What is the Federal Reserve?
Congress created the Federal Reserve System (“the Fed”) in 1913. This Federal Reserve Act was the result of a secret meeting that occurred at the Jekyll Island Club in November, 1910, involving the most powerful banking interests in the United States.
The Federal Reserve is the head of America’s central banking system. The Federal Reserve is the head of a cartel that allows banks to uniformly loan out excess reserves (i.e., inflate the money supply) without having to worry about other banks in the cartel demanding redemption of the underlying deposits, which would force the inflating bank into insolvency. In plain English, the Federal Reserve is the enabler that allows banks to loan out more money and generate more interest income than would otherwise be possible under a sound market-based monetary system.
In addition, the Federal Reserve enables the federal government to finance expensive welfare programs at home and wars abroad without having to raise taxes to levels that would cripple the economy.
How the Banking System Used to Work
Back when the developed economies of the world were primarily based on real commodity monies, like gold and silver, individuals would generally deposit their gold and silver in a bank. The depositor would then decide whether to leave the deposit in the bank, or have the bank loan the monies out at interest.
Under “Deposit Banking,” the depositor pays a nominal fee for the bank to store the money and keep it safe. Under this arrangement, the bank would not be permitted to loan the deposited monies out at interest. Legally, a bailment would be created between the bank and the depositor.
Under “Loan Banking,” the bank would loan the deposited monies out at interest for a specified period, or term, to an individual or business. The bank’s income under Loan Banking would be based on the difference between the interest received from the borrower, and the interest paid to the depositor. What’s important to note here is that nobody has a simultaneous claim to the same money at the same time. In other words, this classical banking system makes it very difficult and risky for banks to attempt to inflate the money supply. If word got out that a bank was impermissibly loaning out Deposit Banking funds, there could be a run on the bank that could cause the bank to fail.
Today, most people believe “bank runs” are a bad thing. In reality, bank runs were the means by which depositors (i.e., the market) kept bankers honest and prevented them from impermissibly loaning deposits out at interest. Bankers at sound banks did not have to worry about bank runs since these banks were solvent and could meet the immediate demands of their depositors.
How the Banking System Works Today – Fractional Reserves
Deposit Banking and Loan Banking were merged into what we call Commercial Banking today. When someone deposits $100 in a bank, $90 of that $100 is loaned out the back window, assuming the Fed requires a 10% Reserve Requirement. This is what we call, “Fractional Reserve Banking.” As should be clear from this basic example, all Fractional Reserve Banks are inherently insolvent. If all depositors wanted their money immediately at one time, the bank would not be able to meet its obligations.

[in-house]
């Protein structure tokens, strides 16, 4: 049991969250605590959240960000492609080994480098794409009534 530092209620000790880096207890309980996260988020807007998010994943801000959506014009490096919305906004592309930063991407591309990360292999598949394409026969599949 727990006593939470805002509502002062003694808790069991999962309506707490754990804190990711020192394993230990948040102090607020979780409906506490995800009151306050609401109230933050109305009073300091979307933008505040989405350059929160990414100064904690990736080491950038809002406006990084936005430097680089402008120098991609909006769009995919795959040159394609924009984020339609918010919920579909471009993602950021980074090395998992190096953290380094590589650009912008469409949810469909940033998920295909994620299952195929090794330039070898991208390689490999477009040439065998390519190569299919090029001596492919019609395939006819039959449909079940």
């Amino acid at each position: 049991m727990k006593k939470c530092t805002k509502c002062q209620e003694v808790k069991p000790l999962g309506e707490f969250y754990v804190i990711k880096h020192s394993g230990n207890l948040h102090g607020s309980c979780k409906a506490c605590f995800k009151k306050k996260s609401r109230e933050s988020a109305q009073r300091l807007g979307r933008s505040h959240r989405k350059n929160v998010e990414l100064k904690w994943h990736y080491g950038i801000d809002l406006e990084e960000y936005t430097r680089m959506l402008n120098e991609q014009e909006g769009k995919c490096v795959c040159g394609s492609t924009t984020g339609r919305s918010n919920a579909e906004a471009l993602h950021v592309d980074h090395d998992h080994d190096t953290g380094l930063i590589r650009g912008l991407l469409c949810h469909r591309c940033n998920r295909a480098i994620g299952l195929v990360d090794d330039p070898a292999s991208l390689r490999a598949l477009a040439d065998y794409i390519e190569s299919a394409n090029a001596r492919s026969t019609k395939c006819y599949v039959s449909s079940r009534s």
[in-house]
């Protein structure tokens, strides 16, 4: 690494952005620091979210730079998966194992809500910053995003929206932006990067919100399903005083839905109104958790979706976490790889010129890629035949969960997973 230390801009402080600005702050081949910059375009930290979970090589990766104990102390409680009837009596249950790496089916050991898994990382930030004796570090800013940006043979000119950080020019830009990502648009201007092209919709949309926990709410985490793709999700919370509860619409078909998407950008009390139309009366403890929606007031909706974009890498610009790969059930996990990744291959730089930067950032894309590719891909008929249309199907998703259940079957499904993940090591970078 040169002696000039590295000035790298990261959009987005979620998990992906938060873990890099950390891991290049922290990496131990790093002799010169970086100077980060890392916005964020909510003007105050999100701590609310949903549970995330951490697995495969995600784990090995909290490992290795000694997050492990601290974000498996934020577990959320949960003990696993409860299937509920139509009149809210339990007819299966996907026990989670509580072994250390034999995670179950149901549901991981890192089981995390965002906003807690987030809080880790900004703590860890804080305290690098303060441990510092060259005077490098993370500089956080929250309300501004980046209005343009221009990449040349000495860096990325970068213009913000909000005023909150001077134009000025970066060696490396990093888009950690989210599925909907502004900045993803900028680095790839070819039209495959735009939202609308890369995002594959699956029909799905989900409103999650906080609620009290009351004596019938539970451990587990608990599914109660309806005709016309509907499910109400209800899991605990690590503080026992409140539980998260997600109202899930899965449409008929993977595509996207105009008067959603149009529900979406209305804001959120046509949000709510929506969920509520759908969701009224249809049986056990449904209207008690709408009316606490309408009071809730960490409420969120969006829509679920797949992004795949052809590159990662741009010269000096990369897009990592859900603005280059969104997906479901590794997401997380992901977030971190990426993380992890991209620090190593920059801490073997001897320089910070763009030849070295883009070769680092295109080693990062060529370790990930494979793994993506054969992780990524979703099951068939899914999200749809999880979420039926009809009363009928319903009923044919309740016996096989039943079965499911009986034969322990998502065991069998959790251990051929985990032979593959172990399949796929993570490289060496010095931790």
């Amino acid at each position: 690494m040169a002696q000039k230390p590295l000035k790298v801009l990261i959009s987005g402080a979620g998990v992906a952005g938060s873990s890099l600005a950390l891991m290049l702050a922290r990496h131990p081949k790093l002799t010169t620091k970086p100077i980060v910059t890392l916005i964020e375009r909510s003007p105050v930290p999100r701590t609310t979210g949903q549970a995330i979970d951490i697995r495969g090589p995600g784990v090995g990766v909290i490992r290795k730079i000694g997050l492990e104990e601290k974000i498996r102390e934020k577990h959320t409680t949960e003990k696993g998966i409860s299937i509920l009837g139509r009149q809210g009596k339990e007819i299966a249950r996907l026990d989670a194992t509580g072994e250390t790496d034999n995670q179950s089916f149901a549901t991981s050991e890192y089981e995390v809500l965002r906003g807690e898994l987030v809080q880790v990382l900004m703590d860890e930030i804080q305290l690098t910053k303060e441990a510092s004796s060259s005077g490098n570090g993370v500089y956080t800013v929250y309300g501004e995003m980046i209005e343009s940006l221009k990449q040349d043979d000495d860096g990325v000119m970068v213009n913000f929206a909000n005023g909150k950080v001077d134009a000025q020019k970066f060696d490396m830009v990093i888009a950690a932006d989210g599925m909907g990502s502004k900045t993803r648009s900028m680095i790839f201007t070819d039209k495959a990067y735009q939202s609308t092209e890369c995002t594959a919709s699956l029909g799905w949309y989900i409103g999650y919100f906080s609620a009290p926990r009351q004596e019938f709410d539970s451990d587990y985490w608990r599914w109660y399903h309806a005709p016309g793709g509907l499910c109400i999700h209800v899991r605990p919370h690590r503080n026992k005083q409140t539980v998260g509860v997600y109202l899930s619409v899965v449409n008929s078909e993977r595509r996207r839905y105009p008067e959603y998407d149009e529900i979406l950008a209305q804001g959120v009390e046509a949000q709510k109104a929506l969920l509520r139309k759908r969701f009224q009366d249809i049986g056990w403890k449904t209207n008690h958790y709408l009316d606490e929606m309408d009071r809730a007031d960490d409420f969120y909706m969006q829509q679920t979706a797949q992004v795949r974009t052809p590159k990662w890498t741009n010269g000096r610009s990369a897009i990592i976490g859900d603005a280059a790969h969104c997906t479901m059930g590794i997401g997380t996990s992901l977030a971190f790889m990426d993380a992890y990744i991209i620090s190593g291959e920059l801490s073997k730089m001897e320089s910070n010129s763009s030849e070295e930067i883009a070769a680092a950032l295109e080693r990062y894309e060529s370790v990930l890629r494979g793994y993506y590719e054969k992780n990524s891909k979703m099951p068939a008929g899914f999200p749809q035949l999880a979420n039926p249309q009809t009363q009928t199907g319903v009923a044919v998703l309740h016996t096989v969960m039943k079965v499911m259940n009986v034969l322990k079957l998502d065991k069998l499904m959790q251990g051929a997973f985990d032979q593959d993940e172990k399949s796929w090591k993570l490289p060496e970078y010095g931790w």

The Central Bank (the Federal Reserve), steps in to provide money for banks when they need quick, short-term money to meet unexpected depositor demands and/or to ensure the bank closes each day with at least the minimal 10% reserve requirement. In this way, the Fed can be viewed as the facilitator that allows banks to loan out more money than they would otherwise be able to, which allows the banks to earn more interest income. Is this a bad thing? Yes – because of the inflation and instability this system creates.
Inflation and Instability
Assuming $100 is deposited in a bank, $90 will be loaned out the back window assuming a 10% reserve requirement. That $90 will eventually be deposited by someone at a bank and the bank will loan $81 of the $90 out the back window to someone else. This process will continue until ultimately you have $1,000 pyramided on top of $100 of real deposits. This upside-down pyramid of debt creates a very unstable banking system, but it also increases the outstanding money supply. Inflation is an increase in the money supply. The eventual rise in consumer prices that eventually arrives is the effect of inflation.
Inflation is theft, plain and simple. Inflation is a stealth tax. Inflation destroys the purchasing power of the dollar. Thus, inflation punishes savings. Banks and the government benefit from inflation, but the average person does not benefit from inflation, and people who believe in saving and living within their means are punished for being prudent and responsible.
How Government Benefits from the Federal Reserve
Governments have three ways to raise money: (1) Taxing citizens; (2) Borrowing; and (3) Inflation. In reality, Inflation is a stealth tax and borrowed money must be repaid through taxation, so governments can really only tax. However, since Inflation (i.e., Federal Reserve money printing) does not involve direct confiscation of dollars or property, Inflation is not technically taxation. Inflation is counterfeiting. However, for purposes of simplicity, all three methods are discussed below.
1. Taxing Citizens
The government can and does tax its citizens. In the United States, the federal government imposes income taxes, estate taxes and a long list of excise taxes and other taxes to finance its operations. However, there are limits to which the federal government can tax before people begin to get angry.